Book Review: Dazzling the Gods

Dazzling the Gods, by Tom Vowler, is a collection of sixteen short stories. These are followed by Acknowledgements that offer a tantalising glimpse of plotlines that cry out to be expanded, which the author suggests is exactly where some of his tales have come from. He writes in rich, evocative prose and is not averse to commenting on his fellow writers and their craft. His observations on this, and the other themes he explores, are incisive.

In Lucca: Last Days of a Marriage, where the protagonist, who is an editor, contemplates the book he has been tasked with completing following the death of its author, he writes:

“What struck him most when he first read Pollex was that he could write, really write; so many books he edited were conceptually and structurally and tonally strong, would sell in significant number, but which neglected the music of a sentence, its ability to be affective rather than merely expository. Abstract instead of just literal. Pollex, he felt, troubled his sentences into existence, cared for them as one might a prized possession, or one’s child. He was a stylist who, until Lucca at any rate, knew when to get out of a sentence, knew when lyricism became onanism.”

Many of the stories are searing, their subjects’ suffering a backdrop that requires no further exposition. The reader is trusted to understand, perhaps to empathise. The plots play out how life goes on.

An Arrangement portrays a marriage where a husband’s illness has rendered him largely bedridden. They have agreed that the wife may occasionally seek solace elsewhere, the husband understanding her sacrifice and trying to be generous. Their pain is palpable as each tries to tamp down selfish needs. The suffering caused by chronic, debilitating illness has many aspects affecting all involved.

 Fly, Icarus, Fly opens with two young brothers who are with friends planning to steal birds’ eggs from nests, the casual cruelty to living creatures and boyish jostling for acceptance within a group all too real. When an accident puts paid to the afternoon’s wicked entertainment there remains the question of the cruelties inflicted on people, why the life of one creature is held sacrosanct when others are so thoughtlessly, or sometimes compassionately, terminated.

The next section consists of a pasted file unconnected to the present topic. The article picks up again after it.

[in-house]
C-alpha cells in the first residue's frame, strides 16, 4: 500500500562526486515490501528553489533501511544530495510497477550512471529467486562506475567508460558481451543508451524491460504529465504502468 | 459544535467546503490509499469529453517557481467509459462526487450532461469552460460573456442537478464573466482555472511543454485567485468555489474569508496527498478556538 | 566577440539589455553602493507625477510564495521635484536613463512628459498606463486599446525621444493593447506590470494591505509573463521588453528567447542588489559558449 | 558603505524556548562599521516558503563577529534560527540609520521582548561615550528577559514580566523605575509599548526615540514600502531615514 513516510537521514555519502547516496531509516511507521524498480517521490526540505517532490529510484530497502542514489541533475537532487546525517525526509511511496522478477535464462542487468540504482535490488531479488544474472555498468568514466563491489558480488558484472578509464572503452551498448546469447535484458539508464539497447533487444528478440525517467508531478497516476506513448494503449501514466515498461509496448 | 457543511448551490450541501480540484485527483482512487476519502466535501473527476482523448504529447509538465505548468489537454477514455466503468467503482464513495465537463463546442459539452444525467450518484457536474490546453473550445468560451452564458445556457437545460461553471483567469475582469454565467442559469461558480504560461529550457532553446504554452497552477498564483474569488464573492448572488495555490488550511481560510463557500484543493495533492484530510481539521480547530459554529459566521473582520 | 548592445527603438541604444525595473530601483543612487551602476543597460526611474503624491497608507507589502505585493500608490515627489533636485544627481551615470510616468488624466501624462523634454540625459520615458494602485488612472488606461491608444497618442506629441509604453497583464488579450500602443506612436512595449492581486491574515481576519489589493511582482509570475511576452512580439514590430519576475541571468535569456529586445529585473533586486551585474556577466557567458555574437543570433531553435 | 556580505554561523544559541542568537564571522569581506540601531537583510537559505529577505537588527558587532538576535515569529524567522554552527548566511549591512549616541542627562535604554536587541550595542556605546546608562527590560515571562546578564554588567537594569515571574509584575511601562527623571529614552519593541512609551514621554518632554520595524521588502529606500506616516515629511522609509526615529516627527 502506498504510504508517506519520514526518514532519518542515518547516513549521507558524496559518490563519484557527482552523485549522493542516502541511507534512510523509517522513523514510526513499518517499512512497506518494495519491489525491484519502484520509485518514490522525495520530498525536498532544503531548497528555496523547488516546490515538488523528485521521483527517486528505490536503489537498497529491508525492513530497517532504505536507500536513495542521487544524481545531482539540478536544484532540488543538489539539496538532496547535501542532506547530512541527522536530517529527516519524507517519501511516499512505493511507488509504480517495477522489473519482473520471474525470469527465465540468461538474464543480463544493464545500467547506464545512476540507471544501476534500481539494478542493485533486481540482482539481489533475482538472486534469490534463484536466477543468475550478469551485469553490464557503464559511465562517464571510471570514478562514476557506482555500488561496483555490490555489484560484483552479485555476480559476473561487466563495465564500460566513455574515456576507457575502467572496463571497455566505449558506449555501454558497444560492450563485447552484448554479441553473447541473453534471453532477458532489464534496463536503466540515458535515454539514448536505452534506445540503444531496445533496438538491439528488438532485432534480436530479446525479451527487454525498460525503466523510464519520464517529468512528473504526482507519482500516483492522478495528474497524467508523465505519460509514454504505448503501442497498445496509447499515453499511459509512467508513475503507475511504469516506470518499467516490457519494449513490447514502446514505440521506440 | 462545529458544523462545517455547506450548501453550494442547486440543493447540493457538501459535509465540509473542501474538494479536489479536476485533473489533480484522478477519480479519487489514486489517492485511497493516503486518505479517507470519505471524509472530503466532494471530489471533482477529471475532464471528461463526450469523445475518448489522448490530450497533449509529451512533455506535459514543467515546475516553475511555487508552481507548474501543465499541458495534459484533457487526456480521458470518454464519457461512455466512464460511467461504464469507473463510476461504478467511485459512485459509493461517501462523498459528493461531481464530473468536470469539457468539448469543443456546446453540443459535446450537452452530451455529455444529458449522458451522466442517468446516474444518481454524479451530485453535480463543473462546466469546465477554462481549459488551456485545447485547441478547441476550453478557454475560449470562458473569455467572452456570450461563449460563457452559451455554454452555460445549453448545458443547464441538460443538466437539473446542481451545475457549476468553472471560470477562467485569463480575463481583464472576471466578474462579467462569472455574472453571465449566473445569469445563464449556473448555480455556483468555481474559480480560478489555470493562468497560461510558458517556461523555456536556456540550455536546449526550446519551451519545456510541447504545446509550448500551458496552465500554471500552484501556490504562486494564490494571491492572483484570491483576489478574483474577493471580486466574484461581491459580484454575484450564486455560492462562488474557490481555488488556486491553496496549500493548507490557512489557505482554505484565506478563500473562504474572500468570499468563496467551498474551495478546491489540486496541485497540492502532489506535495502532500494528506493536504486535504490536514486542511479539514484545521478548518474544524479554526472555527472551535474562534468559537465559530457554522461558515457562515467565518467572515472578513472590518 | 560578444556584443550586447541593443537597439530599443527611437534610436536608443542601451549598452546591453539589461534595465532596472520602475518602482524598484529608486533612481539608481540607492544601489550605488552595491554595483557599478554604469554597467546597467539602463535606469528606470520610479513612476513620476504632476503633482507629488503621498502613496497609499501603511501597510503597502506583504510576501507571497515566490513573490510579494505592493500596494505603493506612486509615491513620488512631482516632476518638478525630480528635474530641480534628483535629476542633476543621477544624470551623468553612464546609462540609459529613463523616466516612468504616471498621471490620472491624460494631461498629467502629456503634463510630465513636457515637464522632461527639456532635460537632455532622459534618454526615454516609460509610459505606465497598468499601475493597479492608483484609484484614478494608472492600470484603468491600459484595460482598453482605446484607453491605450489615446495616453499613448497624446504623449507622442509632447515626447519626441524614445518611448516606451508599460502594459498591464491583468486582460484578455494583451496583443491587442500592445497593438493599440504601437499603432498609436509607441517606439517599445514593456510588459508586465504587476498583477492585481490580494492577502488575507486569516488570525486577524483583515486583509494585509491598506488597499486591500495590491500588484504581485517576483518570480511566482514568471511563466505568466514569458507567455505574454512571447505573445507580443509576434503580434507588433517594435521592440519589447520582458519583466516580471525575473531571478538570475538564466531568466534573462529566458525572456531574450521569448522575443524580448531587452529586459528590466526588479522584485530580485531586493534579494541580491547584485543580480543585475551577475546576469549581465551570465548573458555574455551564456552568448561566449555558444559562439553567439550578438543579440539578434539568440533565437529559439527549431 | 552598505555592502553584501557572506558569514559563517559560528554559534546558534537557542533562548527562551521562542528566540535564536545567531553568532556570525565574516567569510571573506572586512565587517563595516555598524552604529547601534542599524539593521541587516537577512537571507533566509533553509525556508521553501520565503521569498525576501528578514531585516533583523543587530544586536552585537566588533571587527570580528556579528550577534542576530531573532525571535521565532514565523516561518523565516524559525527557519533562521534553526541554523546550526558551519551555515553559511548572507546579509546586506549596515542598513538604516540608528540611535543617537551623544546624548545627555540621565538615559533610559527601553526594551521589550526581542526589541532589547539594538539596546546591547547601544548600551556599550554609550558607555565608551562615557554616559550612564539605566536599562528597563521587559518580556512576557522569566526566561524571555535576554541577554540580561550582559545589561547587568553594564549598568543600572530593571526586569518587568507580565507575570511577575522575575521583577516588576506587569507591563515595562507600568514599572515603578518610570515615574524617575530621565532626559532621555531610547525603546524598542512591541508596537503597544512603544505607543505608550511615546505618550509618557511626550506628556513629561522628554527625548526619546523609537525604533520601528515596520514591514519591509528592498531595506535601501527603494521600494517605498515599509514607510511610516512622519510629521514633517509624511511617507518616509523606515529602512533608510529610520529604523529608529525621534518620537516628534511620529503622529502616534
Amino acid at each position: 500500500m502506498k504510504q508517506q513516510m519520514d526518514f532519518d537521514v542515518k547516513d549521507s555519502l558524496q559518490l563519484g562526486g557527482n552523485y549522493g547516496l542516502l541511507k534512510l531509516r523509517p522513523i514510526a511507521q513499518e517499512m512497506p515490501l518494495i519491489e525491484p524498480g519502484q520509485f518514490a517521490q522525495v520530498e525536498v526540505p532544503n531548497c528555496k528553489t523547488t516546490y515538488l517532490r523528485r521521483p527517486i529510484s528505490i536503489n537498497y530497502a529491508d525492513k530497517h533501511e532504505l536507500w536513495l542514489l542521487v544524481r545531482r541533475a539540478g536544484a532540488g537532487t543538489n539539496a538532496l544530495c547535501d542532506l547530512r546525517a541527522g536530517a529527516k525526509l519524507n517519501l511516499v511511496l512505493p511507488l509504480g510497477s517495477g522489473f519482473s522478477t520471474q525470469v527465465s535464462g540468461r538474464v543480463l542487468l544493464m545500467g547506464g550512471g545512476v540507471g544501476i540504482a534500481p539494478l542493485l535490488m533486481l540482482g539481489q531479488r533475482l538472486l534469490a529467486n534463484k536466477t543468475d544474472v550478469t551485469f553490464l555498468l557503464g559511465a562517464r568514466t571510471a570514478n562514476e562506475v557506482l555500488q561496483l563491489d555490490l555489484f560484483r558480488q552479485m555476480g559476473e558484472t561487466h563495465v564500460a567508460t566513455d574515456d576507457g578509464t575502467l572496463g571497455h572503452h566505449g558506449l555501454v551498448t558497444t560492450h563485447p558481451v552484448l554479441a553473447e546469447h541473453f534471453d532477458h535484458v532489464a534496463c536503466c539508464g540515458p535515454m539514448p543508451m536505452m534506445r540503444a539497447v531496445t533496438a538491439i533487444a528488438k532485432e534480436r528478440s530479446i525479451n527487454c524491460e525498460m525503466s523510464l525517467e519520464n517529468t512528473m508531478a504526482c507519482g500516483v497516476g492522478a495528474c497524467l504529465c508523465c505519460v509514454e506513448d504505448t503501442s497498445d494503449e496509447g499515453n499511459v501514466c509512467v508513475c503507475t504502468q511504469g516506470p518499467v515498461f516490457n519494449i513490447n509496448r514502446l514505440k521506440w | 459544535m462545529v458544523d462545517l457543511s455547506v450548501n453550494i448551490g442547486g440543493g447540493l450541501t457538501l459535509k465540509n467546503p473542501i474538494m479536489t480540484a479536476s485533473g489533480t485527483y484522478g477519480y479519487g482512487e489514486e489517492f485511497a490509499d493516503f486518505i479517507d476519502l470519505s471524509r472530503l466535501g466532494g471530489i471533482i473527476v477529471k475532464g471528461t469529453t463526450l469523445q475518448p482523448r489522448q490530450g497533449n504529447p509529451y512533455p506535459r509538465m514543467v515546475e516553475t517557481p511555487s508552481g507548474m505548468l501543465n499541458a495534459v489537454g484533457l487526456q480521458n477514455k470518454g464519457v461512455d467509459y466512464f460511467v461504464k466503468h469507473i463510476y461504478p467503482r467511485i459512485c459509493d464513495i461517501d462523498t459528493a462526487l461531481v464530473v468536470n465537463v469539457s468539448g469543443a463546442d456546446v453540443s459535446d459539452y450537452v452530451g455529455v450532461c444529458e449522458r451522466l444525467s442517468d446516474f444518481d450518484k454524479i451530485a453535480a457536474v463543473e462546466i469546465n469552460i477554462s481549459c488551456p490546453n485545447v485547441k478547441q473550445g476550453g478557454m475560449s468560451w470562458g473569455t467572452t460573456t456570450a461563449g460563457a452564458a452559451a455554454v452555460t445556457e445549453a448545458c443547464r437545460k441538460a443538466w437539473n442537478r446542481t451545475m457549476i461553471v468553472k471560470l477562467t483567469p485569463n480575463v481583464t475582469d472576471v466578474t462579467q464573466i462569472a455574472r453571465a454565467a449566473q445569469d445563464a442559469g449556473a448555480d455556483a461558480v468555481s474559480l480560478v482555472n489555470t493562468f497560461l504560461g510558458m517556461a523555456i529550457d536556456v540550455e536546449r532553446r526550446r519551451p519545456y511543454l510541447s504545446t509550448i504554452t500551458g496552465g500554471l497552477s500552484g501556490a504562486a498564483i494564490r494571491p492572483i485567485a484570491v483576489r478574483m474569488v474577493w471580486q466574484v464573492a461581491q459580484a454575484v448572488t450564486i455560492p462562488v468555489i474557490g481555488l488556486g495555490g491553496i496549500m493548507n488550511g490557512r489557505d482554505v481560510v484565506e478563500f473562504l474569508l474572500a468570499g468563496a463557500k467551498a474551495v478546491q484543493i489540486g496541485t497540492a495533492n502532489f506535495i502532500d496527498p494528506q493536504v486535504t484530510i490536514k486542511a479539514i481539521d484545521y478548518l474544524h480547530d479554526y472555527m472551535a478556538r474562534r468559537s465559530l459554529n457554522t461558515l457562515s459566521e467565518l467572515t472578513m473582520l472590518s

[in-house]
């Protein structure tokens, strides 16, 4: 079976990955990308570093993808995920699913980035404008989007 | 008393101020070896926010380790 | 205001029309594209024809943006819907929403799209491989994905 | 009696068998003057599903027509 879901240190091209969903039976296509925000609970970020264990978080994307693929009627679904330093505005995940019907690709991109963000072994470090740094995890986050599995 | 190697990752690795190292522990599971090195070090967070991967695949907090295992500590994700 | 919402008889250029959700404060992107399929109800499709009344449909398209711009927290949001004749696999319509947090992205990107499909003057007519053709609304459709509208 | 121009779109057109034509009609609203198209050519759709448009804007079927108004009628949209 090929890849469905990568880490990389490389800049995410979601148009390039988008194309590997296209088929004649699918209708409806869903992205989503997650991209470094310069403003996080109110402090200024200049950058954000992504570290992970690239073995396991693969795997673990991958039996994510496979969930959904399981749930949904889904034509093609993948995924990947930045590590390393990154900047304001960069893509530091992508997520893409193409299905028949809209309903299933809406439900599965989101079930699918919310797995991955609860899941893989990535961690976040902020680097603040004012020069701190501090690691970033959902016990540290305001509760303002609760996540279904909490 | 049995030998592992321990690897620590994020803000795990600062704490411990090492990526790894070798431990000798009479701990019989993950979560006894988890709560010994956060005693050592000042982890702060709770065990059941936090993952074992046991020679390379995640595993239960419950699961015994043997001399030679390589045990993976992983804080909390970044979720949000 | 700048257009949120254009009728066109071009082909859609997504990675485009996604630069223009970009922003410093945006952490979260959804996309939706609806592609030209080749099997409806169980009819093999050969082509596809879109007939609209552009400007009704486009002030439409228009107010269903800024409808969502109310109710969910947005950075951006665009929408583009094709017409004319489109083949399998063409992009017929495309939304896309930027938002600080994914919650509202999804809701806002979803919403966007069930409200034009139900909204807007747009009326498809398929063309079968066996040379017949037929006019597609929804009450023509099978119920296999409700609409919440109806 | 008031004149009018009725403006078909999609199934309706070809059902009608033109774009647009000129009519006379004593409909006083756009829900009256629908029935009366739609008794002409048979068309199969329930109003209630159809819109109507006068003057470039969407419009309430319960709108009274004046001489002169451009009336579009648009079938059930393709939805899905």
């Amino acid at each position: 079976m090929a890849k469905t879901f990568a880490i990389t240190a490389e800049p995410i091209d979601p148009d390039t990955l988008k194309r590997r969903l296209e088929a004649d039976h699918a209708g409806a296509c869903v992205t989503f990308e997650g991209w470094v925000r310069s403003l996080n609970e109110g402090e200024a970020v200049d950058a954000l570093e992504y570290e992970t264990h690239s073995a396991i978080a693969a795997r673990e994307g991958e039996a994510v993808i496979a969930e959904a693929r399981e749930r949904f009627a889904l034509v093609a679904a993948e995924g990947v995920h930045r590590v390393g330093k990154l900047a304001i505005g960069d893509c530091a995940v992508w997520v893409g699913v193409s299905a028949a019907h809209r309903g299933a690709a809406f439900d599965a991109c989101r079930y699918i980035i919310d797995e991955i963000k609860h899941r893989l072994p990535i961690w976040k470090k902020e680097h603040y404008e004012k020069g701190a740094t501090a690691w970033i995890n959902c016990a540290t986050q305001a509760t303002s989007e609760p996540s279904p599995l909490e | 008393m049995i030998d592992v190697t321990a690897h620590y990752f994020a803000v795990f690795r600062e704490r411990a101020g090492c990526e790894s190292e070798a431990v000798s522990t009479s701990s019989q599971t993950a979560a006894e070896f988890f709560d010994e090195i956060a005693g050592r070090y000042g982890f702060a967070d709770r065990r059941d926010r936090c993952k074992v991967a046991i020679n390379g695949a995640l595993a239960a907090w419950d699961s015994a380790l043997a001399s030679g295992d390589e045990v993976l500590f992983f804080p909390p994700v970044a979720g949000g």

Certain of the stories are shocking, again without need for explication. Scene Forty-Seven is timely in out #metoo era – a director attempting to garner attention whatever the cost to his actors.

At the Musée dOrsay also explores the direction certain artists take, their need to shock to gain notice, and the complicity of those who support them. The privileged polish their vanities, their wish to be regarded as cultured, included in a rarefied world and at the cutting edge. This leads them to wax lyrical about grotesques, imagining them somehow worthy. It is their own standing they care about. In this story they take old friends along in an attempt to impress. Their hollowness is recognised yet set aside rather than being called out, the shocking truth denied in an attempt to avoid admitting connivance.

The Offspring Badge is a mix of mordant honesty and self-recriminatory poignancy. A recently divorced woman visits her first love in what appears to be his perfect, family home. Their history is significant given how their subsequent lives have played. Within the careful charade of politeness are the woman’s unspoken, caustic observations. Her lover has thrived while she has not. Her reason for visiting appears more flagellation than friendly curiosity.

Undertow is a story of survival. From an almost derelict house a man watches as a woman enters the sea and is dragged under. He rushes to her aid. There remains the unspoken question of why he did so when life remains harsh and challenging. Unlike many of the tales in the collection, this is one of hope rather than stoicism.

Short stories offer snapshots of lives and each of these are largely recognisable. There are elements of the surreal in places, such as the conclusion of Upgrade. Mostly though these tales are representative of man in his many inglorious attempts to shine. The redolent prose, imaginative portrayals and sympathetic rendering make them well worth reading.

My copy of this book was provided gratis by the publisher, Unbound.